Your Jazzahead checklist (2024)

In an increasingly digital world, the annual jazzahead! conference in Bremen, Germany, is a great opportunity to meet fellow musicians and industry experts in real life. 

Given its scale, though – almost 2,700 delegates last year – it’s easy to come under-prepared and miss opportunities. 

To help with this, we’ve put together a 16-point checklist for you to look through, complete with some great tips and advice from a range of labels, promoters, and musicians.  

Additional questions? Feel free to use the comments section at the end. 

Coming in 2024? We’d love to meet you at the Jazzfuel booth! 

Plan ahead

Whether it’s your first time or 10th time visiting jazzahead!, you’re going to start on the back foot if you haven’t put in some work beforehand. 

The participants list is your best friend here and you can access it through the participants portal as soon as you register; it remains active for 3 years so you can make use of it after the conference too.

Important to note that it’s possible to filter by role and country to allow you to laser in on the people you most want to connect with.

Many first-time attendees miss this and wish they’d tried some advance outreach. As British musician Phil Meadows reiterated, ”lots of the industry are there for an annual catch up with those they already know, so you need to be ahead of the game to get some time with those you’re looking to start new relationships with”.

As with pitching for gigs and press coverage, how you contact these people and what  you ask for is important. Blasting out a copy/paste request regardless of who you’re targeting is not the best way. 

As label Nico from Berthold Records commented, “I actually prefer musicians to send me music BEFORE the fair. If I think it’s something we would like to work with I will invite the artist to our stand”.

Whatever your approach, be mindful of people’s time (a quick coffee is often a good offer) by showing very specifically why you want to meet. 

You can download a sample planner here to start adding in everything you want to do.

Know your goals: What do you want to achieve at jazzahead!? 

It’s important to come to the conference with realistic expectations and goals. 

Many promoters, for example, are there to watch showcases and meet existing contacts, so getting some one-on-one time with lots of them is perhaps difficult. 

But whilst the idea of “coming along and seeing what happens” is not bad, it’s also useful to have a handful of specific things you’d like to get out of it.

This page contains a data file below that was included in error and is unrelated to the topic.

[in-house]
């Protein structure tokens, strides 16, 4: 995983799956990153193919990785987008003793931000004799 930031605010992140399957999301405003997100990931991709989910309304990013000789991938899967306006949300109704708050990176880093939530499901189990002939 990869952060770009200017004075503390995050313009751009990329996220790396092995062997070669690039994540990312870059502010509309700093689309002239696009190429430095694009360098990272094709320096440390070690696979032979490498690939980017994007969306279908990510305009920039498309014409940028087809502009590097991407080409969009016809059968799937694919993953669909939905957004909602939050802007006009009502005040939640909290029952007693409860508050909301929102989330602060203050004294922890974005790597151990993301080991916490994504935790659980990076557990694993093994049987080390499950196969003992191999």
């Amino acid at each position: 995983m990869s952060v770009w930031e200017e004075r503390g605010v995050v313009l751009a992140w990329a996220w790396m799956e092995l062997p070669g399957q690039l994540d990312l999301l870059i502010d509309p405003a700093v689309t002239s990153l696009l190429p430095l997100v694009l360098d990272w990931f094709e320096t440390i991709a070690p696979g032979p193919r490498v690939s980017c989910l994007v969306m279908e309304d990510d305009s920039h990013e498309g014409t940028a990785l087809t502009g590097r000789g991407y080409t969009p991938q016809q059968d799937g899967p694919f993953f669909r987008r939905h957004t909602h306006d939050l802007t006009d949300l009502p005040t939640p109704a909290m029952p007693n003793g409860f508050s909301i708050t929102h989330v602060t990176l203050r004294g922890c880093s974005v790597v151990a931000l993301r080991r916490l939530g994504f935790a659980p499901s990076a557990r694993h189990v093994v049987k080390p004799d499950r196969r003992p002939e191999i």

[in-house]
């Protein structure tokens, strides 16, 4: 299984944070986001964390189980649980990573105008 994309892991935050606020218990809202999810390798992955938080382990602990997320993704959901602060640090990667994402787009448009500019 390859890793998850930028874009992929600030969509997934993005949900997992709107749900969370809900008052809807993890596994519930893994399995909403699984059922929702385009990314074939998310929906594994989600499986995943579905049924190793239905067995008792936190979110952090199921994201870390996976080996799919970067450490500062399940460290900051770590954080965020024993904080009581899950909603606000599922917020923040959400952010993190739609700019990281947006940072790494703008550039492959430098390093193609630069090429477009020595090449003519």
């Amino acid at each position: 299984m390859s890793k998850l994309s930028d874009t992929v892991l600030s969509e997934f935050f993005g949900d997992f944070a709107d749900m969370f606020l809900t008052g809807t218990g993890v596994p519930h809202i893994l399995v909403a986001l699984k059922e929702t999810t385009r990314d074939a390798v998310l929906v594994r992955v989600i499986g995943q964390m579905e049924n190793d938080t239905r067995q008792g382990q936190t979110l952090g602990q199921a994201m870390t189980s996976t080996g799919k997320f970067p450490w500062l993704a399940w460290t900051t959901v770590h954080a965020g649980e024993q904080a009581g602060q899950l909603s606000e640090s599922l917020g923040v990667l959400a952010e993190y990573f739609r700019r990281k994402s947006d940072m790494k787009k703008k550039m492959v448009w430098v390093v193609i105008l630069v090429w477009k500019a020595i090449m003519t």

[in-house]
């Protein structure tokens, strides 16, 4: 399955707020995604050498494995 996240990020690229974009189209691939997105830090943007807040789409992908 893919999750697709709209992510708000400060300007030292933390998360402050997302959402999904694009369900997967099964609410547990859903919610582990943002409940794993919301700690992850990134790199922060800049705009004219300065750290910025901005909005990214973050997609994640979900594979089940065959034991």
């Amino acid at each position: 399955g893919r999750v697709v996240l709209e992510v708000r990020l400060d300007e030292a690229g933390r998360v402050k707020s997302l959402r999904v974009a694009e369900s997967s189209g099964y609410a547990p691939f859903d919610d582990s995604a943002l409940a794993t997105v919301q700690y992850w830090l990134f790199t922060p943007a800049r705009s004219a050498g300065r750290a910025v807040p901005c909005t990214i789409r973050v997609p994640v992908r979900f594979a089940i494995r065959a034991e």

As musician Nicky Schrire suggested, “identify four or so industry people you’d like to meet with because you’ve done your research and you know exactly WHY you want to meet them.”

If festival promoters are proving difficult, you might have more success with journalists or magazine editors who are there to get a general idea of the scene. One arranged meeting often leads to several more chance encounters…

It’s also good to have some more practical goals. 

‘Get to each booth and collect their promotional materials’, for example, will push you to meet some new people. Or, to put it another way, “don’t spend all your time hanging out with musicians from your home city” – you can do that the rest of the year! 

Bring your promotional materials 

A quick chat with someone opens the door to future discussions, and having something tangible to give them can be useful in helping them remember you in the following weeks and months.

The automatic reaction of most musicians is to bring CDs with them to the conference. But is that actually the way forward? 

In reality, there’s not a one-size fits all approach. 

Whilst Nico from Berthold Records commented “we prefer CDs over an envelope full of adverts”, the majority of delegates are flying to the conference, which means taking back bags of CDs is unrealistic. Not to mention the fact that many people don’t have a CD player these days. 

As usual, the takeaway is to know your audience and have options.

“Instead of bringing a heap of CDs to hand out, you’re better off having a postcard printed with your contact details, album cover-art and a QR code linking to your smart link page (i.e linkfire, presave, fanlink etc)” – Andrew Read, Jazz In Europe Magazine